ICO pump and dumps short-term speculation has become such a problem that many projects are now insisting on mandatory token lock-up periods after purchase or offering even sharper discounts to early buyers who willingly agree to lock up their tokens for a certain period of time. This might do little to deter some pre-sale buyers though. They can simply work this into their predictions or look for projects without any lock-up periods.

Functionally, many ICOs now work almost exactly like pump-and-dump schemes, with the inner circles being corporations and accredited traders, and the outer layer being the unwary general public. But unlike pump-and-dump groups, this is not only entirely legal but actively encouraged by current regulations. Current regulatory movements actively prohibit main-street traders from getting involved at any point before the open-market stage, ensuring that the wealthiest corporations and individuals will always be able to dump on the general public. Ironically, these regulations are intended to protect main-street speculators from the risks of ICOs.

ICO pools are a way for people to use collective bargaining to buy into ICOs at earlier stages and with larger discounts, with the aim of picking up larger eventual profits after a coin hits the market.

You can also find various layers within ICO pools in the form of membership tiers. The basic memberships might allow eventual access to any remaining pre-sale tokens that the group has managed to negotiate for, while more expensive VIP memberships might allow for priority access to these.

The main difference between ICO pools and pump-and-dump groups is that ICO pools will often operate as registered businesses, and they don't deliberately manipulate market prices (because that would be illegal-ish), preferring instead to choose projects carefully and to pick the ones that sound like they'd have the highest prices when they eventually hit the market. These can usually be evangelised and dumped most effectively.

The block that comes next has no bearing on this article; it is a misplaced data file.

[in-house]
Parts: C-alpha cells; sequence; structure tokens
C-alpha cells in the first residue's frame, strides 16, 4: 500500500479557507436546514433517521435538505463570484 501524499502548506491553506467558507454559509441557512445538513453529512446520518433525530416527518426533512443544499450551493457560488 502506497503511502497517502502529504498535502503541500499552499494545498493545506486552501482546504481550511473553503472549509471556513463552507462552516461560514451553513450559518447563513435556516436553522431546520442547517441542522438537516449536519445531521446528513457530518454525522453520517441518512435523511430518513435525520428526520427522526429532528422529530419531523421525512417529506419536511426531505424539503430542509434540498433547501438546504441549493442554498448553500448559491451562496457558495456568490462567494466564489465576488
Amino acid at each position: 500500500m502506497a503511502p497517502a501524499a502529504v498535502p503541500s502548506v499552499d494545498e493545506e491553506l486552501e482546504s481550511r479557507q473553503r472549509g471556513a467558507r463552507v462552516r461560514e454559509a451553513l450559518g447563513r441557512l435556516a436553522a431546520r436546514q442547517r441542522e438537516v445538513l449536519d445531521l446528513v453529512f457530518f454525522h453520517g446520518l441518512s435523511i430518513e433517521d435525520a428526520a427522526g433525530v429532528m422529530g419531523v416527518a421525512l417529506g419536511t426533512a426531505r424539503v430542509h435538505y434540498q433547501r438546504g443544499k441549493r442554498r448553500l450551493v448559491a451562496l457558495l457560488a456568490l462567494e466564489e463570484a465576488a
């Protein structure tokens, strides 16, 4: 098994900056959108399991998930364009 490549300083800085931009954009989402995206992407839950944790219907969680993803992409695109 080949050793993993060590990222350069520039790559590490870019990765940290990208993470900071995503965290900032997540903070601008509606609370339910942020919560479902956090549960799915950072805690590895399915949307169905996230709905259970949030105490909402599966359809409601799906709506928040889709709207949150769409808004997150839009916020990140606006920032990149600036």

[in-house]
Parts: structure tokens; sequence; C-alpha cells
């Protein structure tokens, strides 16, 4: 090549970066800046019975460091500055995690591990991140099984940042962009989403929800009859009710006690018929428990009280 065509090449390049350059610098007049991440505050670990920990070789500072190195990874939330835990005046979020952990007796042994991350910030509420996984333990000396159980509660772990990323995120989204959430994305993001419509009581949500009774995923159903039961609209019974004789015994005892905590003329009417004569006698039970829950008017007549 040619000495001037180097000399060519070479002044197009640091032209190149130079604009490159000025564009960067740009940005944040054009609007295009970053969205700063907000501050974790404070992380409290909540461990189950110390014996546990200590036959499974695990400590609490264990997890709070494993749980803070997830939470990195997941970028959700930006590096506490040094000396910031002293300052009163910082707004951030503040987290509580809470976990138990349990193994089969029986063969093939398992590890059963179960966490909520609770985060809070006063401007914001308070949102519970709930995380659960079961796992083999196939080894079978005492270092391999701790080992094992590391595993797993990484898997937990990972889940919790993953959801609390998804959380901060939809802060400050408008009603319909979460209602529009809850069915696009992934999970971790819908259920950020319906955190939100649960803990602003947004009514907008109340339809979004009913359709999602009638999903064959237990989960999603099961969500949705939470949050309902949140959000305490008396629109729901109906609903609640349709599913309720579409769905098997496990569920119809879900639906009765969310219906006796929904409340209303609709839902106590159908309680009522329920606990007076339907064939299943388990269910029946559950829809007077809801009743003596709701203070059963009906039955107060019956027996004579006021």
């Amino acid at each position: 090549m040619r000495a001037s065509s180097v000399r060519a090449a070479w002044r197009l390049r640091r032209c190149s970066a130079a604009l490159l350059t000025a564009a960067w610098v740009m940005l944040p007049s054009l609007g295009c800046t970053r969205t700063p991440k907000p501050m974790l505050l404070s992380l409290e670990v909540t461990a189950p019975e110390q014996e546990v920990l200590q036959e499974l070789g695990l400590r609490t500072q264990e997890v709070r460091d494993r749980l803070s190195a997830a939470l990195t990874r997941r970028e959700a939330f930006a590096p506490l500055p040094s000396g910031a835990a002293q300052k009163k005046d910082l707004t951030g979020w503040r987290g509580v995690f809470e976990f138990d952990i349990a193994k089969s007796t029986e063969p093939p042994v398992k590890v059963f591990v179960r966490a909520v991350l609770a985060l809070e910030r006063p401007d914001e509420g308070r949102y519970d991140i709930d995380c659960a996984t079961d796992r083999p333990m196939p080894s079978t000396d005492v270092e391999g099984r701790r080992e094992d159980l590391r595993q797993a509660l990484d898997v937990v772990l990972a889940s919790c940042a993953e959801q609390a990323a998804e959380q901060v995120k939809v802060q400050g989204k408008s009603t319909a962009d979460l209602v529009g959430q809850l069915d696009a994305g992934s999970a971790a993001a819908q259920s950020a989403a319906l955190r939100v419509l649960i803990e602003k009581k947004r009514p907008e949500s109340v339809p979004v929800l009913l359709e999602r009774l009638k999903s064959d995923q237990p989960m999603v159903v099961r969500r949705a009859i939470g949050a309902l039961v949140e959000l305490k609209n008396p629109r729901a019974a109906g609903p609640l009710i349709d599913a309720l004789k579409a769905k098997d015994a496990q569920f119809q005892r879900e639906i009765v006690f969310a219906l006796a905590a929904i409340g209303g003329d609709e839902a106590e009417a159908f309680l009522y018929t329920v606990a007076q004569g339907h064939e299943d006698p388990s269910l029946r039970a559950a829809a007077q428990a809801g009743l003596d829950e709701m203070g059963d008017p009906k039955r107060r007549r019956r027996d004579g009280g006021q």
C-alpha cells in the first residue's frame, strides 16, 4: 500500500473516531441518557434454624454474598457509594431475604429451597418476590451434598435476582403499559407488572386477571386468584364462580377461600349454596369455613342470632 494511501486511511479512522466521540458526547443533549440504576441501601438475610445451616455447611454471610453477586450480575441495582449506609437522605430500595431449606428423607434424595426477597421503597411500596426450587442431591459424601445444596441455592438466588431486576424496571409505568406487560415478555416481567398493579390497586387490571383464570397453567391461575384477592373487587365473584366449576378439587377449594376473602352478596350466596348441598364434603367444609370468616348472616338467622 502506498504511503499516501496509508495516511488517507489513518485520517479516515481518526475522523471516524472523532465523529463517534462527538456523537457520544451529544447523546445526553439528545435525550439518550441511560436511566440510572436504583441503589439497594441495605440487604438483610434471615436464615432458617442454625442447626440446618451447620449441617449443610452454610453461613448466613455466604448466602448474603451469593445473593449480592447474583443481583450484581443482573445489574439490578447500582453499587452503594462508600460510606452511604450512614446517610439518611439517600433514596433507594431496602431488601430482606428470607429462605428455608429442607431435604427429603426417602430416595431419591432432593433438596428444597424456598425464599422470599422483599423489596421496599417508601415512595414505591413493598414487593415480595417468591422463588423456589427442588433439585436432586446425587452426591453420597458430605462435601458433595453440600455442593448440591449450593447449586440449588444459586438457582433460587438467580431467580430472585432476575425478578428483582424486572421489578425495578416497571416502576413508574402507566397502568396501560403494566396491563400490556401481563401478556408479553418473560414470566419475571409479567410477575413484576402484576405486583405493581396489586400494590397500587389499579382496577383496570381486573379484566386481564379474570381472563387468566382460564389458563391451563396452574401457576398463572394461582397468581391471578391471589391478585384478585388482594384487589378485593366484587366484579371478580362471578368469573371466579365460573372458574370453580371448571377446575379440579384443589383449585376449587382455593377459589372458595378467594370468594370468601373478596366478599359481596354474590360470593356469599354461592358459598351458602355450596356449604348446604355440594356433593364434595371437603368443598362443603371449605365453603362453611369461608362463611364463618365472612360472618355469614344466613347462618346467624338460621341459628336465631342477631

Overall, retail traders and the most innovative projects will usually end up paying the highest price, literally and figuratively respectively.

Disclosure: At the time of writing, the author holds ETH, IOTA, ICX, VEN, XLM, BTC and NANO.

Disclaimer: This information should not be interpreted as an endorsement of cryptocurrency or any specific provider, service or offering. It is not a recommendation to trade. Cryptocurrencies are speculative, complex and involve significant risks – they are highly volatile and sensitive to secondary activity. Performance is unpredictable and past performance is no guarantee of future performance. Consider your own circumstances, and obtain your own advice, before relying on this information. You should also verify the nature of any product or service (including its legal status and relevant regulatory requirements) and consult the relevant Regulators' websites before making any decision. Finder, or the author, may have holdings in the cryptocurrencies discussed.